Etiquette Expert Ellen Reddicks shares the ins and outs of Teen Party Etiquette.
In order for a teen party to be a success, it needs to be fun and safe for all involved.
You, as the parent, can insure this by following these simple rules:
1. Make each rule clear to your teen. Write them down in black and white so that there can be no disagreement on what has been decided.
2. Split the workload and write up a list for each of you. Be sure your teen knows what he/she is responsible for getting done for the party. You should not be doing all of the work.
3. Keep the number of teens invited manageable. Smaller parties are much easier to manage and tend to be more fun.
4. Set the time for the party and stick with it. Three hours from start to finish seems to work well for the teen parties I have hosted.
5. Do not allow any illegal substances, including, but not limited to: alcohol, drugs of any kind, firearms, porn, etc. Place a ‘there will be no drinking or drugs allowed’ on the back of the invitations. This rule needs to be made very clear to all invitees before the day of the party.
6. Get a list of all those invited with their phone numbers. Keep this handy should the illegal substance rule be broken so that you can call the invitees parents to come and pick them up. Does this seem too harsh? What is more harsh is if that teen goes home and says you provided said illegal substance. You could face charges. But, if your teen knows you will call the other parent, you can bet the teens that will normally try and pull this stunt will not, or will not come to the party at all.
7. Do not have an open house. Tell your teen that he/she needs to stick to the invitation list. Should you have crashers to your teen’s party, do not allow them in.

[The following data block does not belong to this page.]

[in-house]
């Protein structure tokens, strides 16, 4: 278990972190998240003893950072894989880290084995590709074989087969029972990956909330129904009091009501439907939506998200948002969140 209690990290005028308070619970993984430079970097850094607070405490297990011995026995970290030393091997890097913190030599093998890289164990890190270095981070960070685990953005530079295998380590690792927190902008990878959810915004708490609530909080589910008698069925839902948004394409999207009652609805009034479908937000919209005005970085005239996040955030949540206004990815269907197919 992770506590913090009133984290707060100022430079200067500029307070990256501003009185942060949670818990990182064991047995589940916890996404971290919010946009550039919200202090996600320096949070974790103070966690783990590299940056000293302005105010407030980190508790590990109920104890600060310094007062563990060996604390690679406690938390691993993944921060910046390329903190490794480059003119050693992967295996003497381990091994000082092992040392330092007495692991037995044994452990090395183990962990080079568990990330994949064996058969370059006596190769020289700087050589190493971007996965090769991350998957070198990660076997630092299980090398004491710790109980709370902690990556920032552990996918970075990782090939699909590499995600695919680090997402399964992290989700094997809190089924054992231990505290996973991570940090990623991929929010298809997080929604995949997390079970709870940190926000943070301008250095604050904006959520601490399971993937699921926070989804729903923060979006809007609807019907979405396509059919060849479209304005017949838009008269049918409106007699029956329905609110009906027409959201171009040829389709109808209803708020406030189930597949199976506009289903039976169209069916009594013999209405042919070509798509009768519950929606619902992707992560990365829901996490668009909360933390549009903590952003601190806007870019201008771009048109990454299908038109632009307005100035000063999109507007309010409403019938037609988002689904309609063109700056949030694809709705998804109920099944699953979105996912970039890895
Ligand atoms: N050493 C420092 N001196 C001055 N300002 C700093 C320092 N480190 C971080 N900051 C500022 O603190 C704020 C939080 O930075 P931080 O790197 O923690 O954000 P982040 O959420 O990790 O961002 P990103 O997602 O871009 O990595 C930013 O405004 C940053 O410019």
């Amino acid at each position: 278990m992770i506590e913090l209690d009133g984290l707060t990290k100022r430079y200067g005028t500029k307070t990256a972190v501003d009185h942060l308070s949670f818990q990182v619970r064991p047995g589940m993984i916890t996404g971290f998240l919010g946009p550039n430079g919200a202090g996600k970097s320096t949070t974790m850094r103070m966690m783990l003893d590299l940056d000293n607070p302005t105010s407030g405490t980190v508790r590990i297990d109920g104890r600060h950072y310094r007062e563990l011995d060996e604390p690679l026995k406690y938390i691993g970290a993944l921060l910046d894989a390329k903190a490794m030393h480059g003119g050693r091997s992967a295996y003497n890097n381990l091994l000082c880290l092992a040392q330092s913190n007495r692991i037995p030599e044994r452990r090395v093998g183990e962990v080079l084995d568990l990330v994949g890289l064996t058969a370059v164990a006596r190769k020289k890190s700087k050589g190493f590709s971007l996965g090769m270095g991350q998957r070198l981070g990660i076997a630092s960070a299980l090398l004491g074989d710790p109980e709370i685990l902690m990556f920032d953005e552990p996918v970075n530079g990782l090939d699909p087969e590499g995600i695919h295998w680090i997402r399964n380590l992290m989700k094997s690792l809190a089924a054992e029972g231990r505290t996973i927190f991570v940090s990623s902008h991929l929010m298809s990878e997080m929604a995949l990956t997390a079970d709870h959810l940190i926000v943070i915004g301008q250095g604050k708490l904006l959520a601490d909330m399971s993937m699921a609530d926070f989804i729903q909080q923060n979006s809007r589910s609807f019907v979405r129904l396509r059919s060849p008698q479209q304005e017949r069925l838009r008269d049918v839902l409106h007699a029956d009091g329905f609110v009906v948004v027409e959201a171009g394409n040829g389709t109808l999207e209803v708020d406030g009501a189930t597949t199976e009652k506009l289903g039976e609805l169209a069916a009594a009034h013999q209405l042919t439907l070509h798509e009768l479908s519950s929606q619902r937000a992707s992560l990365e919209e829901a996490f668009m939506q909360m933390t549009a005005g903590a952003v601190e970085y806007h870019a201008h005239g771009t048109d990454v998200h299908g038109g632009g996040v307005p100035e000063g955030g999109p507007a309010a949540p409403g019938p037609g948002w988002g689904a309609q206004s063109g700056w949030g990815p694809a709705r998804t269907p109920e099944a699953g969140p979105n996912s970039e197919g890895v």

8. Allow other parents to feel welcome to call you and to attend the party if they want – more hands to help and chaperone.
9. Do not be the only chaperone. There needs to be more than one adult in attendance.
10. During the party, ‘be around’. While you do not need to be right there, front and center, all the time, you do need to be visible. Staying in your bedroom is not chaperoning a party. Refill the food, help start activities and/or just walk through every 15 minutes or so.
11. Do not allow teens to leave the party and come back. This is a recipe for trouble. Teens who want to involve themselves with drinking, smoking, etc. will leave a party, do the illegal activity and come back. Make it clear that should anyone leave the party, he/she is not welcome to come back.
12. Accidents happen. Be ready with a bucket and rag to wash up spills and a first aid kit should someone get hurt.
13. Inform your neighbors and if it is a big party, the police. When your neighbors are pre-informed about a teen party, they are less likely to get upset with the noise and less worried about their own property. The police are there to help should you have any problems with a teen party. While I don’t feel this step is necessary for small parties, larger ones can get out of hand and you may need some help, especially at times like prom night or graduation.
14. Mark off an area in your home for the party. Party goers shouldn’t be in any other area of your home. Count heads when you make a walk through.
Ellen Reddick is the owner of Impact Factory a Salt Lake City based company specializing in training, consulting and coaching in business professionalism and communications.
Ellen is a well known Executive and Corporate Consultant who works with executives and corporations to help identify and assess developmental opportunities for both organizations and individuals. Her unique, practical and powerful strategies make her easy to talk to and her vast corporate background helps her coach high-potential individuals and those requiring new skills to enhance their leadership competencies. Her business experience is varied and extensive including Director for Fairchild Telecommunications International and the national Quality & Process Improvement Director for Lucent Technologies.
She is also a noted author of several business books and articles. Her books include The Art of Professionalism in Our Lives and The Complete Job Search Handbook. She currently writes a monthly column for The Enterprise Newspaper and participates in several business blogs.